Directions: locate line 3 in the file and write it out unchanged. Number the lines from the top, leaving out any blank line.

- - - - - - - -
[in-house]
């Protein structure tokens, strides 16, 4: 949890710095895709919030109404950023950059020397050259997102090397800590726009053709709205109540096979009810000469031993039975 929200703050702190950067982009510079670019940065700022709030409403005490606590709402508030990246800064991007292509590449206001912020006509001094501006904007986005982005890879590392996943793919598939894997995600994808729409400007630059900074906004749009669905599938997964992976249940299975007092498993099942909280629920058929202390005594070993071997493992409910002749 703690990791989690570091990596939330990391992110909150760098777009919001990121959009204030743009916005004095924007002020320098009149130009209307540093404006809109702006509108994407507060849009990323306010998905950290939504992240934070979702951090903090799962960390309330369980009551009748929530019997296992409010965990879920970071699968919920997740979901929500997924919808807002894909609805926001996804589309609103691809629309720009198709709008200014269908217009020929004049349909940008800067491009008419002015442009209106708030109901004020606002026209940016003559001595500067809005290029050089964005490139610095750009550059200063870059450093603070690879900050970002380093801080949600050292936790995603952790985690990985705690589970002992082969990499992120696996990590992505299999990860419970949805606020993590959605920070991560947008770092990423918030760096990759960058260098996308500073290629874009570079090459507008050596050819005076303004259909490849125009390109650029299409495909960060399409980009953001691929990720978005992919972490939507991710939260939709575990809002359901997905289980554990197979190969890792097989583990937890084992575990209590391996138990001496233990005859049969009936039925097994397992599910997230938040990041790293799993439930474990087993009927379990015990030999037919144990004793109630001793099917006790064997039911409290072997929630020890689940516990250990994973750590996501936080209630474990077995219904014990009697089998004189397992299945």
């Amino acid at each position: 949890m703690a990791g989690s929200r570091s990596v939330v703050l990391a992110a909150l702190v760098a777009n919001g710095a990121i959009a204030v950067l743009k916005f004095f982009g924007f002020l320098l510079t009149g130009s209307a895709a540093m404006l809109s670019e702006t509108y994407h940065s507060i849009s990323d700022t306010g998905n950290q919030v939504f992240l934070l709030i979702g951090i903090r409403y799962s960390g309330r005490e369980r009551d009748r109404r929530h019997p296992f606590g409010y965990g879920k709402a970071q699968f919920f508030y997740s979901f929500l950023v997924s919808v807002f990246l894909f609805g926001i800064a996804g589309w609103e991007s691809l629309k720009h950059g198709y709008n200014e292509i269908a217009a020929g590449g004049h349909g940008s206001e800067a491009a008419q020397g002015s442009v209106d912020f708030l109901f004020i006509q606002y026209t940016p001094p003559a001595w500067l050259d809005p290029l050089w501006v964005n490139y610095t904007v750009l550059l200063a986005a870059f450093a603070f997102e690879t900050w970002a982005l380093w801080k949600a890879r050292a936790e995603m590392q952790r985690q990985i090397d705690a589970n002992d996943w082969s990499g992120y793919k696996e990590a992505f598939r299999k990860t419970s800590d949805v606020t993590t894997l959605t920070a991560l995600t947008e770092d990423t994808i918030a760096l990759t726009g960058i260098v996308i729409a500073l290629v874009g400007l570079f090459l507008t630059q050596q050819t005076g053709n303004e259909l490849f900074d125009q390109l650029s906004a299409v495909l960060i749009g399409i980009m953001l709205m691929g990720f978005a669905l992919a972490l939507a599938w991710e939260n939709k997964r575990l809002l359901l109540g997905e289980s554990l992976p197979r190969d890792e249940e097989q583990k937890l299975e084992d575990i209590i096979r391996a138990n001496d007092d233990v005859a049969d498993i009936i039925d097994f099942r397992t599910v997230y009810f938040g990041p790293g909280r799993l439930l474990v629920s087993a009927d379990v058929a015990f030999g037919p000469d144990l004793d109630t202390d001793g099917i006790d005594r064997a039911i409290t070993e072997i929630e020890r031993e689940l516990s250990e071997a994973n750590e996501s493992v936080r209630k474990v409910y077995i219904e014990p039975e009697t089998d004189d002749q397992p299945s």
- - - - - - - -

């Amino acid at each position: 949890m703690a990791g989690s929200r570091s990596v939330v703050l990391a992110a909150l702190v760098a777009n919001g710095a990121i959009a204030v950067l743009k916005f004095f982009g924007f002020l320098l510079t009149g130009s209307a895709a540093m404006l809109s670019e702006t509108y994407h940065s507060i849009s990323d700022t306010g998905n950290q919030v939504f992240l934070l709030i979702g951090i903090r409403y799962s960390g309330r005490e369980r009551d009748r109404r929530h019997p296992f606590g409010y965990g879920k709402a970071q699968f919920f508030y997740s979901f929500l950023v997924s919808v807002f990246l894909f609805g926001i800064a996804g589309w609103e991007s691809l629309k720009h950059g198709y709008n200014e292509i269908a217009a020929g590449g004049h349909g940008s206001e800067a491009a008419q020397g002015s442009v209106d912020f708030l109901f004020i006509q606002y026209t940016p001094p003559a001595w500067l050259d809005p290029l050089w501006v964005n490139y610095t904007v750009l550059l200063a986005a870059f450093a603070f997102e690879t900050w970002a982005l380093w801080k949600a890879r050292a936790e995603m590392q952790r985690q990985i090397d705690a589970n002992d996943w082969s990499g992120y793919k696996e990590a992505f598939r299999k990860t419970s800590d949805v606020t993590t894997l959605t920070a991560l995600t947008e770092d990423t994808i918030a760096l990759t726009g960058i260098v996308i729409a500073l290629v874009g400007l570079f090459l507008t630059q050596q050819t005076g053709n303004e259909l490849f900074d125009q390109l650029s906004a299409v495909l960060i749009g399409i980009m953001l709205m691929g990720f978005a669905l992919a972490l939507a599938w991710e939260n939709k997964r575990l809002l359901l109540g997905e289980s554990l992976p197979r190969d890792e249940e097989q583990k937890l299975e084992d575990i209590i096979r391996a138990n001496d007092d233990v005859a049969d498993i009936i039925d097994f099942r397992t599910v997230y009810f938040g990041p790293g909280r799993l439930l474990v629920s087993a009927d379990v058929a015990f030999g037919p000469d144990l004793d109630t202390d001793g099917i006790d005594r064997a039911i409290t070993e072997i929630e020890r031993e689940l516990s250990e071997a994973n750590e996501s493992v936080r209630k474990v409910y077995i219904e014990p039975e009697t089998d004189d002749q397992p299945s």